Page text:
One drawback of this process was that larger plate sizes required a correspondingly large camera to fit the plate. These were relatively cumbersome and when you take into consideration the weight of the glass plates it is no surprise to find they were mainly used for studio and commercial work. However they were still favoured by many professionals for a long time after roll film was introduced by Kodak in the late 1880s. This was because the large plates could be more easily worked on for masking and their contact prints provided better results than some of the early enlarging equipment

Geoff Barker, Assistant Curator, Total Asset Management Project, February, 2008

References
Gernsheim, H. and Gernsheim A., The History of Photography from the Earliest Use of the Camera Obscura in the Eleventh Century up to 1914. London, New York: Oxford University Press, 1955.
The Clyde Engineering Company photograph collection was acquired by the Powerhouse Museum in December 1987. The material was removed from Clyde Engineering when the offices were being relocated and appears to be only a portion of the original collection. Around 1350 ┬Ż plate glass negatives and approximately 4000 tri-acetate negatives came to the Museum at this time.

The tri-acetate collection is made up predominantly of copies of blueprints and plans of machinery dating from the late 1940s through to 1960s. These subjects may have referred to actual work carried out by Clyde but material appears to have also been used for research and copied directly from books. In 2007 the tri-acetate negatives were placed into cold storage while waiting to be catalogued. In the same year the glass plates were catalogued and digitised as a part of the Total Asset Management Project for the Museum┬?s KEMu database and prepared for on-line delivery through OPAC and Picture Australia.

The subject matter contained in the ┬Ż plate glass negatives covers over 60 years of the Clyde Engineering Company┬?s activities in New South Wales. It starts in the 1880s when the company was still called Hudson Brothers and goes through to the late 1940s. Most of these images were taken at the Clyde Works in Granville, Sydney, New South Wales and many include interior and exterior images of the people and workshops at Clyde Engineering and on the banks of the Duck River.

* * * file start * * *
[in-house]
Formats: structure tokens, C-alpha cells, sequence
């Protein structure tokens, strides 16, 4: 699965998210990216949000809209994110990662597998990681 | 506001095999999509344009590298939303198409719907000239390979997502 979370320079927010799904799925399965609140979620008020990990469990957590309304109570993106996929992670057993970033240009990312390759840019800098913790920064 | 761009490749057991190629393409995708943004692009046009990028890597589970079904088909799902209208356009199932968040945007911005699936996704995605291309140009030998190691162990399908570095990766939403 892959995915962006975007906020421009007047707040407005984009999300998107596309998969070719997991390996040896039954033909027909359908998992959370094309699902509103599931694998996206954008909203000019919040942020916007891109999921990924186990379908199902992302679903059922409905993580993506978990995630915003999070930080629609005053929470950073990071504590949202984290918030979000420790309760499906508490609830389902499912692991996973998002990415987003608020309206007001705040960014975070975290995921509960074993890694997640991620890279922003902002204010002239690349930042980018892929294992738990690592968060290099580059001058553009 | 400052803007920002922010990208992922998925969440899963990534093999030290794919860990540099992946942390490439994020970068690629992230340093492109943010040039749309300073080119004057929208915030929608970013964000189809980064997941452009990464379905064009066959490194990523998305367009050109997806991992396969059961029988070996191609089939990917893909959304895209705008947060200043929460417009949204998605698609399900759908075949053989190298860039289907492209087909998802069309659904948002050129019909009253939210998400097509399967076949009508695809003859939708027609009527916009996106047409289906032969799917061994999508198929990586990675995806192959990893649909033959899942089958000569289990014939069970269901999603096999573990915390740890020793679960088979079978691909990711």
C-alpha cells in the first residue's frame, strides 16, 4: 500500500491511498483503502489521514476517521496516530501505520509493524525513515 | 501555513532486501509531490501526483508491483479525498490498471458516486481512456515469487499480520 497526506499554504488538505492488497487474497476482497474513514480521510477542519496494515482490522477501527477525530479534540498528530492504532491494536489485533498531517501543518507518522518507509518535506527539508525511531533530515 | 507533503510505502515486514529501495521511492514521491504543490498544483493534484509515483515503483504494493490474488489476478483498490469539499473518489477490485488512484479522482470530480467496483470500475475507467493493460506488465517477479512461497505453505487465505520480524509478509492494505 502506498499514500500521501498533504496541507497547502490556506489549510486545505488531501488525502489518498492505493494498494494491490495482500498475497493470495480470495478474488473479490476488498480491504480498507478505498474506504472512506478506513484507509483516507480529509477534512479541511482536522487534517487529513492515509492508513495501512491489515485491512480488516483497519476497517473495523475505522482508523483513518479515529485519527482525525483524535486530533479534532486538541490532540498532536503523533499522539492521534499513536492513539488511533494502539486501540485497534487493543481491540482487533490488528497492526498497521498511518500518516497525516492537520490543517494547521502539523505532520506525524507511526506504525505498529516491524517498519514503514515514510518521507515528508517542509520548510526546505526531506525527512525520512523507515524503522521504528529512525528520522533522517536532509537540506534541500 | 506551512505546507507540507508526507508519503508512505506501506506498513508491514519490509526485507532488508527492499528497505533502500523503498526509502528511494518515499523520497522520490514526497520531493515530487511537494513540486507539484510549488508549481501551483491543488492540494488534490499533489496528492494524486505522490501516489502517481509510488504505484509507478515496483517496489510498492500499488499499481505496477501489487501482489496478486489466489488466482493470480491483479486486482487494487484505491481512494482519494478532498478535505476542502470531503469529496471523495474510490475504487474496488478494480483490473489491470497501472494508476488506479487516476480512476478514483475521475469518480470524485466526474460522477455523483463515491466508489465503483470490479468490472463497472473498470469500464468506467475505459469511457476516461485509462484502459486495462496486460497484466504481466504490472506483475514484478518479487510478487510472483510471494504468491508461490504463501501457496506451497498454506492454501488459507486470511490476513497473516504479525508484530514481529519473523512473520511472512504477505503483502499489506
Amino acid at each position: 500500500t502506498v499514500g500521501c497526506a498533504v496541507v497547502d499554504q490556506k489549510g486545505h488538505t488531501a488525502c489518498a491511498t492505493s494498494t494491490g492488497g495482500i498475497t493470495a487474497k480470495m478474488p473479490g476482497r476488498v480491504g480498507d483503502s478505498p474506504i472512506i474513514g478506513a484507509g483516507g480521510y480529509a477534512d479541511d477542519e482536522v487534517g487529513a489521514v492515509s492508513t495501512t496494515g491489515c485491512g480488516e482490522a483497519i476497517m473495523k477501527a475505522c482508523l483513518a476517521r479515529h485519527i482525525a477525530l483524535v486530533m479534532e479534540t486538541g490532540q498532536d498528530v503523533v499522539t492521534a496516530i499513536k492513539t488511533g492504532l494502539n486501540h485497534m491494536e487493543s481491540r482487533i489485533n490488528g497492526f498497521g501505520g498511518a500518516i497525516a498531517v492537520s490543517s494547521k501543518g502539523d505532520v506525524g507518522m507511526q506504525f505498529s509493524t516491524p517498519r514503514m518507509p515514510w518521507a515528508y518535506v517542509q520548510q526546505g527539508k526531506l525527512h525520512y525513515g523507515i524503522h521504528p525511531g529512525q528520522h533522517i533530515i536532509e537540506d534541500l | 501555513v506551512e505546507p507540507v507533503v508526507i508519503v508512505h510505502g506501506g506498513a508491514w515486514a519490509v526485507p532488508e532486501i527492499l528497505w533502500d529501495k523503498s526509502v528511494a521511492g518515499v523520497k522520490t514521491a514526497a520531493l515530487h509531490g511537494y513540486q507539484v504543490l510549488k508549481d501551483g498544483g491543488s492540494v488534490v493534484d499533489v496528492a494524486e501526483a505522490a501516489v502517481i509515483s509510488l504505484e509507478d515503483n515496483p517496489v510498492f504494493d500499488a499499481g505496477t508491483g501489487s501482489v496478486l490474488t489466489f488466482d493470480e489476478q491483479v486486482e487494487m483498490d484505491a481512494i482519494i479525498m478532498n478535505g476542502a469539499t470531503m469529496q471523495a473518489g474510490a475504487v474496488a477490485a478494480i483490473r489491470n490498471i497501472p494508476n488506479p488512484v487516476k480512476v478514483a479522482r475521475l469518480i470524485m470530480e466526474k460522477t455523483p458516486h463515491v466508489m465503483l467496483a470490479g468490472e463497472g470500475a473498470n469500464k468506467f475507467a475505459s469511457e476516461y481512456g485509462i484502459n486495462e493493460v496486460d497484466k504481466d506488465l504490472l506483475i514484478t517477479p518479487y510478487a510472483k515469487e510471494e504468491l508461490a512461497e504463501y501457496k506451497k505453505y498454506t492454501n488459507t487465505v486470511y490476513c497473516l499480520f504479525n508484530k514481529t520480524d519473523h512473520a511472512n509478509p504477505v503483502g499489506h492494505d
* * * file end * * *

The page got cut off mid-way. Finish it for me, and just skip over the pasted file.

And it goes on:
Some appear to have been commissioned to record the completion of particular Clyde projects such as locomotives, boilers and agricultural equipment at the Clyde works. A few have been photographed in other locations such as the aircraft photographs taken at Bankstown Airport and some works photographed after delivery.

A few photographs are copies of original photographic prints, blueprints and pages from books and these are hard to accurately date. As most of the original negatives were taken over a long time period it is almost certain the photographs are the work of numerous photographers, unfortunately their identity is at present unknown.

Some of the negatives have appeared in a Clyde booklet published for the delegates of the ┬?Seventh Congress of the Chamber of Commerce of the British Empire in 1909┬? and a Clyde booklet held by the museum which was published around 1945. These publications and the fact that some of the negatives have been masked make it clear that the while the photographers were cataloguing the accomplishments of the company they were also creating content used to advertise and promote the company┬?s products.

Two photographers who did photographic work for Clyde from the 1960s onwards were Charles French of 87 Yarram Street, Lidcombe in New South Wales and Jack Draper an employee and photographer employed by Clyde Engineering around the same period.

Geoff Barker, Assistant Curator, Total Asset Management Project, February, 2008

 This text content licensed under CC BY-NC.

Description
Photographic glass plate negative, tractor drawn rigid tyne cultivator, improved model, side view, made by The Clyde Engineering Pty Ltd, Granville, New South Wales, Australia, 1941

A rectangular black and white silver gelatin glass plate negative in landscape format. The image depicts a rigid tyne cultivator, improved model, side view. Handwritten text on envelope reads '1686 / RIGID TYNE CULTIVATOR / IMPROVED MODEL / SIDE VIEW' and in bottom right corner '20-5-41 / KW'.
Made: 1941
88/289-1275
Production date
1941
Height
164 mm
Width
215 mm
Depth
1.5 mm

 This text content licensed under CC BY-SA.
Acquisition credit line
Gift of Clyde Engineering Pty Ltd, 1988
This object belongs to:
Clyde Engineering Photograph Collection
Subjects
+ Agriculture
+ Farming
Short persistent URL
Concise link back to this object: http://from.ph/376176
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{{cite web |url=http://from.ph/376176 |title=Photograph of a tractor-drawn rigid-tyne Clyde Engineering cultivator, 1941 |author=Powerhouse Museum |accessdate=18 April 2015 |publisher=Powerhouse Museum, Australia}}